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May 10, 2013

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China's private jet market ready to take off

ONCE upon a time, traveling by private jet in China was the privilege of only a select few. It's still in the luxury realm for the wealthy, but as their ranks swell, so too does the private jet market.

Nancy Luo, who works in the finance sector in Shanghai, has just returned with her son from an elite university tour in the United States. The eight-day trip in March, which included a private jet from Washington to Boston, cost Luo about 180,000 yuan (US$29,031).

"The private jet part was the biggest attraction for me," said Luo, who took the tour to give her high school-age son a peek at the overseas studies she wants him to pursue. "It was really a high-end experience, with super service, comfort and convenience. It was just like what I have seen on TV."

Luo was so enthralled that she plans to suggest that her company use charter jet trips to impress potential clients. She said she is also considering using them when friends want to celebrate special occasions.

It's all a bit of a new concept in China but one that excites the industry.

That was the buzz at the Asian Business Aviation Conference and Exhibition, China's premier private jet show, held in mid-April at the Shanghai Hawker Pacific Business Aviation Center.

Low-altitude airspace

The number of privately owned jets registered in China has increased from 28 in 2007 to 166 at the end of last year. The pace of growth is expected to explode when regulators relax restrictions on the use of low-altitude airspace across the country.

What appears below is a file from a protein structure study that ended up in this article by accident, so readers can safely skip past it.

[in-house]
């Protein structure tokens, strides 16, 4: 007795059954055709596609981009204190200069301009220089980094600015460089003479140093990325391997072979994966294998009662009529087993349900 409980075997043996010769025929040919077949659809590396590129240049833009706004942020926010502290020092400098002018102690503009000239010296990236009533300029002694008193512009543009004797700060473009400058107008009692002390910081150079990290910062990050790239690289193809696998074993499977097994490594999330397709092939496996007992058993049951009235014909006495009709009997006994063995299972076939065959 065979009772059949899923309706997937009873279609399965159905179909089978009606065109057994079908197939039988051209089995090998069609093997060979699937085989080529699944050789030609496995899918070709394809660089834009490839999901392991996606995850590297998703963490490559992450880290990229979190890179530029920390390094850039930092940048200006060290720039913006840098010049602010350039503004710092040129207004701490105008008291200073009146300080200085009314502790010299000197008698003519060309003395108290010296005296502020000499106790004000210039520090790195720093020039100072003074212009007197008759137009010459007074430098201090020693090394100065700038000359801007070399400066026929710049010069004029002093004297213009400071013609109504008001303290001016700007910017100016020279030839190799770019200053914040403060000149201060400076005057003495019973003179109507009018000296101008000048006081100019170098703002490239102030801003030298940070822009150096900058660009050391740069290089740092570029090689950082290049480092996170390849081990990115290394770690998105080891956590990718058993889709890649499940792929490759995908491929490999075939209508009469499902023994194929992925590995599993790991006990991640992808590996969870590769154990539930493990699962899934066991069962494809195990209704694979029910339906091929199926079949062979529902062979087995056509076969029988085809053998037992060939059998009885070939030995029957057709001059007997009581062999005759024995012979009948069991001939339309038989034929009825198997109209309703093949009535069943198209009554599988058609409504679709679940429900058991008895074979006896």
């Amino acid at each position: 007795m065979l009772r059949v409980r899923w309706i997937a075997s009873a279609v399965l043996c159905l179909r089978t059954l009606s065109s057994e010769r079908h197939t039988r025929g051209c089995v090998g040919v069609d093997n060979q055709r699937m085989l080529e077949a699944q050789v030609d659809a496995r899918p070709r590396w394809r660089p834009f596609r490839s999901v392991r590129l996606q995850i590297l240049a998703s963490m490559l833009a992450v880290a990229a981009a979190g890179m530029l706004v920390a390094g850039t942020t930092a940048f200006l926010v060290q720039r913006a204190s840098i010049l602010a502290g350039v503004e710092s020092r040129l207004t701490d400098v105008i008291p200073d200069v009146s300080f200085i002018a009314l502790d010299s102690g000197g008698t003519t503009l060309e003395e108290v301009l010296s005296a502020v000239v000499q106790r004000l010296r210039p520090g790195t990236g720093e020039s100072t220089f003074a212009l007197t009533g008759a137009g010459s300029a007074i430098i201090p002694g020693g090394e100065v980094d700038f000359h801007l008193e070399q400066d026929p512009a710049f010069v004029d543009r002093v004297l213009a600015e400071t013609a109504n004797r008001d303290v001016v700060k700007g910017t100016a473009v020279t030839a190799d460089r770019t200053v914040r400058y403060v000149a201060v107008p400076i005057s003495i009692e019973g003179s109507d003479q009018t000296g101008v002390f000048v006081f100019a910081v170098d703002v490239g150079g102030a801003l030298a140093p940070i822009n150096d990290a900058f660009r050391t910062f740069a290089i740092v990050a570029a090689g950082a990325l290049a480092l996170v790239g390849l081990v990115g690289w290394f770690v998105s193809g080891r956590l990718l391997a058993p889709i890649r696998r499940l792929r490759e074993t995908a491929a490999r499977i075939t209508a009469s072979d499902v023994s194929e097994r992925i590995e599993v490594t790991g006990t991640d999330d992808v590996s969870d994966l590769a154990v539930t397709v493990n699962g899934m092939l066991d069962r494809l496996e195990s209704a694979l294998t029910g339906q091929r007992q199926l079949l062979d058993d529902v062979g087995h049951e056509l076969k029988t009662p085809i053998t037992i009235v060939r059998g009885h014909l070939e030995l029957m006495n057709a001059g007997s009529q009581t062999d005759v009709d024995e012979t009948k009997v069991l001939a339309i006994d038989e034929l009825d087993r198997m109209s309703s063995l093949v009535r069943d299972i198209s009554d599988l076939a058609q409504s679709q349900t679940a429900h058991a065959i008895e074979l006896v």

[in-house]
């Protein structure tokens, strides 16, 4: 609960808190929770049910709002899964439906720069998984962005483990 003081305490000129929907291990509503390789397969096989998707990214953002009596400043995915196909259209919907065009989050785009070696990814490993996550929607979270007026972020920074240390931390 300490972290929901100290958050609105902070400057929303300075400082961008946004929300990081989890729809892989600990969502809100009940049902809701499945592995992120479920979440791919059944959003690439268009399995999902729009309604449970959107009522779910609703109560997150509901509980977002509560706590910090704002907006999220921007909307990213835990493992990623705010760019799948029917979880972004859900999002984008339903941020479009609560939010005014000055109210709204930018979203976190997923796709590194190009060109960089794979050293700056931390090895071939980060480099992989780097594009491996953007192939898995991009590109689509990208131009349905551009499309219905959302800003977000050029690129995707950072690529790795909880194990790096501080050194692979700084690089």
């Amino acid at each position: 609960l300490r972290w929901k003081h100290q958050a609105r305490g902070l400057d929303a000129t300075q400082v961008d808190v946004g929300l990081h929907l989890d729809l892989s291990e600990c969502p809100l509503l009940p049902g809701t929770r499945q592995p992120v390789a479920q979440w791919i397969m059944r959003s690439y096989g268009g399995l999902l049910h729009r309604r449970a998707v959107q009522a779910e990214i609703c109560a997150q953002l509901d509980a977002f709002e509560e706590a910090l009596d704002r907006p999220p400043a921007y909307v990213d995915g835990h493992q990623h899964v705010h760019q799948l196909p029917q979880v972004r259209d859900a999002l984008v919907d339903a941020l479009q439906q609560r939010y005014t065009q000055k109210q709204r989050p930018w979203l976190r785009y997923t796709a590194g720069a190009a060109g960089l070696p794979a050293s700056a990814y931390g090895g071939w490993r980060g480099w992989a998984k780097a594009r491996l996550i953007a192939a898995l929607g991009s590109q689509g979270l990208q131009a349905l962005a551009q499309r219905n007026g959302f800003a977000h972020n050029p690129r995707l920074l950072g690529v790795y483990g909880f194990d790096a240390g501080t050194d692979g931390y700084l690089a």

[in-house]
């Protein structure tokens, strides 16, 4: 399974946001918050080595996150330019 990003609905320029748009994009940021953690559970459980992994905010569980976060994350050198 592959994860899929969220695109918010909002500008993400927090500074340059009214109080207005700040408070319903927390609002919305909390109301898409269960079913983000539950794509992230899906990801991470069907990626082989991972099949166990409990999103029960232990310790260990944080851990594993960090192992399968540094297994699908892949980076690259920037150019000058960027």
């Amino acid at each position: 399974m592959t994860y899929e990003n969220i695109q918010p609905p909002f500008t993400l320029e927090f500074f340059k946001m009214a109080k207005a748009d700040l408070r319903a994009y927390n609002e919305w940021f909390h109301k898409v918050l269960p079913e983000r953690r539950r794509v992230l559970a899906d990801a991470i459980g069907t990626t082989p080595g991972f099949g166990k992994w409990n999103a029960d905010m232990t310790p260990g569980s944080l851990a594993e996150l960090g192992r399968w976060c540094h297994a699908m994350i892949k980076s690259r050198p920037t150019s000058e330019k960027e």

China's "super-rich," those worth 100 million yuan or more, are now estimated to number 63,500, according to the Hurun Wealth report. Many of the wealthy are only too happy to splash out cash on very expensive toys. China is expected to surpass the US and become the world's largest market for private aircraft in the next decade.

The domestic market now is dominated by big foreign brands, such as Cessna, Bombardier, Hawker Beechcraft, Gulfstream, Dassault Falcon and Embraer, but Chinese aviation companies are eager to enter. The Aviation Industry Corp of China bought out US private jet manufacturer Cirrus in 2011.

Those who work in the charter side of the market also see great potential in organizing private jet tours.

"The private jet market in the US is very different from China's," said Karen Lo, marketing director of Private Jet Journeys, which designs luxury travel and private jet services for Asia's most discerning travelers.

Many Chinese people who buy or charter private jets are just trying to show off, she said. "They seldom ask about the age of the jet or its record," she explained. "They just look for the biggest, the newest and the best."

By contrast, Americans or Europeans who use private jets are more motivated by travel convenience, she said.

Growth at present is constrained by government regulations.

"Limited flight schedules due to air traffic control and the lack of infrastructure are the main problems," said Shi Boli, the head of the transport department at the China Civil Aviation Administration.

Prices for chartering jets vary.

A private jet can usually accommodate five to 18 people, with restaurant, bar and conference facilities available. For private jets at the highest tier, the cost can be up to 180,000 yuan per hour.